If someone wants to keep Renoise’s CPU value low (this “current audio CPU usage”), just set the Sample Rate low and the Latency (ms) high, inside Renoise: Preferences/Audio… These values depend on the capacity of the sound card used.

To understand it, quick explanation, the CPU (its threads) must process data in cycles and send it to the sound card. If the CPU does not have time to process all the necessary information per cycle because these sample rate and latency values are not set correctly, there will be loss of information, crackles, immediately after displaying a very high Renoise CPU value.

Therefore in Renoise it is better to have a very powerful CPU (because the audio and much of the graphics processing goes through it), the more powerful the better, and also a minimally decent sound card.

CPU (example 4 Cores with 8 Threads):

  • Core 1 → % audio CPU usage 1
  • Core 2 → % audio CPU usage 2
  • Core 3 → % audio CPU usage 3
  • Core 4 → % audio CPU usage 4
  • Core 5 → % audio CPU usage 5
  • Core 6 → % audio CPU usage 6
  • Core 7 → % audio CPU usage 7
  • Core 8 → % audio CPU usage 8

Actually, this value refers to the “thread”, not the “core”.

More info:

  • Sample Rate: Select the Sample Rate for playback. All internal audio processing in Renoise will be done at this rate. The higher the Sample Rate, the more detailed the results will be, but also the more CPU power will be used.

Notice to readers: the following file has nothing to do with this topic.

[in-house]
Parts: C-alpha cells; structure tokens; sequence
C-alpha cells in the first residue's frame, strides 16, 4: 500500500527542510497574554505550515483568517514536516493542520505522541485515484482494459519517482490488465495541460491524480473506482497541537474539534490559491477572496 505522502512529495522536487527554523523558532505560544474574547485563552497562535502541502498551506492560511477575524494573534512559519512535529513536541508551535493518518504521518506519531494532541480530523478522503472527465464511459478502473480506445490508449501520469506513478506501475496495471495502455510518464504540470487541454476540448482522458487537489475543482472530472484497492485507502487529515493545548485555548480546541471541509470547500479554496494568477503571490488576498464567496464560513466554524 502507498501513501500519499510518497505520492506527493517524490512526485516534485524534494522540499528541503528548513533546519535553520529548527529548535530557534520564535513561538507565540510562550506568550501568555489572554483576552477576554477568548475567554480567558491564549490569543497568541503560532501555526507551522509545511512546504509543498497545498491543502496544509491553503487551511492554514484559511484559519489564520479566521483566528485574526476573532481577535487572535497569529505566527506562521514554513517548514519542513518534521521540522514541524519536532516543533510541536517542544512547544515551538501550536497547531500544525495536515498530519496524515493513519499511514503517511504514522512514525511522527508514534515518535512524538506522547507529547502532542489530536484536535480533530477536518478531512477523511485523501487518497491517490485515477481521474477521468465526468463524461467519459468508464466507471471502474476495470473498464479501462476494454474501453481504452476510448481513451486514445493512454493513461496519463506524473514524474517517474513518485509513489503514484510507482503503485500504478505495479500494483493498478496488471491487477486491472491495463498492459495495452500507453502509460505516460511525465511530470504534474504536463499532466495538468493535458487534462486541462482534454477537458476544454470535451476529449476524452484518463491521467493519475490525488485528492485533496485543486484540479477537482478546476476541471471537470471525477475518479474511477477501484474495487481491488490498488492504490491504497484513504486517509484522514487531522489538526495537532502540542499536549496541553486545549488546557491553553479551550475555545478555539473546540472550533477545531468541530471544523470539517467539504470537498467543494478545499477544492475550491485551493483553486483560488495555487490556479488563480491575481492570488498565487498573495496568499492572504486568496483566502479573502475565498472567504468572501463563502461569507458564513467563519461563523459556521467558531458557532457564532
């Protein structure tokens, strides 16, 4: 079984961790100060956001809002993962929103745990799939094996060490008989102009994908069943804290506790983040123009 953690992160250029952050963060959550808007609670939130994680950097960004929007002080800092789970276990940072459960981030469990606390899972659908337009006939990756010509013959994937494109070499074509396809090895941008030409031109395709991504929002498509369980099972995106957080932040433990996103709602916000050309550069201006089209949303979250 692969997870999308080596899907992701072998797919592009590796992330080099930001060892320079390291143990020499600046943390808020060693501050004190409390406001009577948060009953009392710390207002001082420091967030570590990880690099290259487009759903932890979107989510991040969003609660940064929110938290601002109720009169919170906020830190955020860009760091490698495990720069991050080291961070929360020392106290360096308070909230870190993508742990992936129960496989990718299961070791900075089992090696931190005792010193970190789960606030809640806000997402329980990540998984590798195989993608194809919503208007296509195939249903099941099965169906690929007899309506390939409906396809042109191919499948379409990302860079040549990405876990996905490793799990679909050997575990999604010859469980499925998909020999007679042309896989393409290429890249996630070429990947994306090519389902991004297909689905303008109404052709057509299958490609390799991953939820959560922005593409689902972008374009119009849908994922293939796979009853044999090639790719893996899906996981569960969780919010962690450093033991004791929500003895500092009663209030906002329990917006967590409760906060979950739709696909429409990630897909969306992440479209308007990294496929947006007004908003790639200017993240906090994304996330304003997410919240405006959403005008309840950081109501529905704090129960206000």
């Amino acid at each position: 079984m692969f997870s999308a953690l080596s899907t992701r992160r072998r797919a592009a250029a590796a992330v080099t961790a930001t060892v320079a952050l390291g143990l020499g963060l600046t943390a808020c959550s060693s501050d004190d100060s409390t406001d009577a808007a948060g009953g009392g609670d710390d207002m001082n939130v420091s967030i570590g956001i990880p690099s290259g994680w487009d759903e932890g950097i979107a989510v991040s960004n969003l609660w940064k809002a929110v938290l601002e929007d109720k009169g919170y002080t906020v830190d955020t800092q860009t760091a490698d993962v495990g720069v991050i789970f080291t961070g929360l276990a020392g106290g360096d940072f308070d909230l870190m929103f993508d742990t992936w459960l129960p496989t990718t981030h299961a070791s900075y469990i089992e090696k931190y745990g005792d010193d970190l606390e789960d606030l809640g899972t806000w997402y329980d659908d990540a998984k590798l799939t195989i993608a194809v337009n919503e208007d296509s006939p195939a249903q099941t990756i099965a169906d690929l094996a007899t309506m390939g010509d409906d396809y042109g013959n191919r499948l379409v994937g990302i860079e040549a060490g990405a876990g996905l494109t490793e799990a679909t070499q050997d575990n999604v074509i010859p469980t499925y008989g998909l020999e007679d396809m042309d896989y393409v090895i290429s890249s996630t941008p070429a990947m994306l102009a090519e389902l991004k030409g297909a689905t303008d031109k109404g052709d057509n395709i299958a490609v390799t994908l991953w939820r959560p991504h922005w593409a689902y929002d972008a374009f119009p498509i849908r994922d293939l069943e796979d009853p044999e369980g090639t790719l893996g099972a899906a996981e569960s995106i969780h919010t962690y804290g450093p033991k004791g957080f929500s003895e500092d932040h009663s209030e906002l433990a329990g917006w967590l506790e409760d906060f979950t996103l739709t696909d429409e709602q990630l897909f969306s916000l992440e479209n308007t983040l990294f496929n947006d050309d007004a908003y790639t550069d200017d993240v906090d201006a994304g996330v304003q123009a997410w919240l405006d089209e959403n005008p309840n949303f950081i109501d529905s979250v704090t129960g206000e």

• Latency: (DirectSound only) Set the buffer size affecting overall latency. Higher numbers will reduce the possibility of crackling sound at high CPU usage, but will also cause more latency (the time it takes the sound from Renoise to reach an output and be heard).
  • Use hardware buffers: (DirectSound only) This option may speed up playback processing a bit, but only some soundcards support this. If you enable this option, then experiment with recording in the Sampler before deciding to use it permanently, as it may cause issues. If you experience strange results then disable this function.
  • Limit to stereo in/out: (ASIO only) If you have a multi-IO soundcard, you can disable all inputs and outputs except for the main stereo pair. This may lead to better performance when you don’t need the other channels.

Needless. It is only necessary to visit the Renoise Preferences / Audio section and configure the values there.

Thought it might affect the ‘Timeslicing’; but okay, good to know!

Also noticed, 4.7 gigs of Memory seems pretty high for renoise and your overall RAM usage is high.
Below is a shot of the RAM Renoise is consuming on my system with a song loaded:


Perhaps it is a plugin causing the problem, you might be able to do something with the song
to try to identify the ‘memory hog’, it might help.

I also have trouble with this cpu thing.
I got a MacBook Pro mid 2017. not the worlds fastest computer. but ok for Renoise 3.3.
when I upgraded to Renoise 3.4 i could feel something was wrong when running the 3.3 projects in 3.4.
whay to much cpu usage. computer heating up over nothing.
sometimes it heats up just launching the app

Disable metal rendering in options, and limit to 60 fps

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what options I have not tried anyway I have not the correct load distribution

Looks like you have a audio capture driver ‘wrapping’ your audio driver; have you tried without that installed?

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I’m using the built-in sound card on my MacBook.

Does this happen with screenflow uninstalled?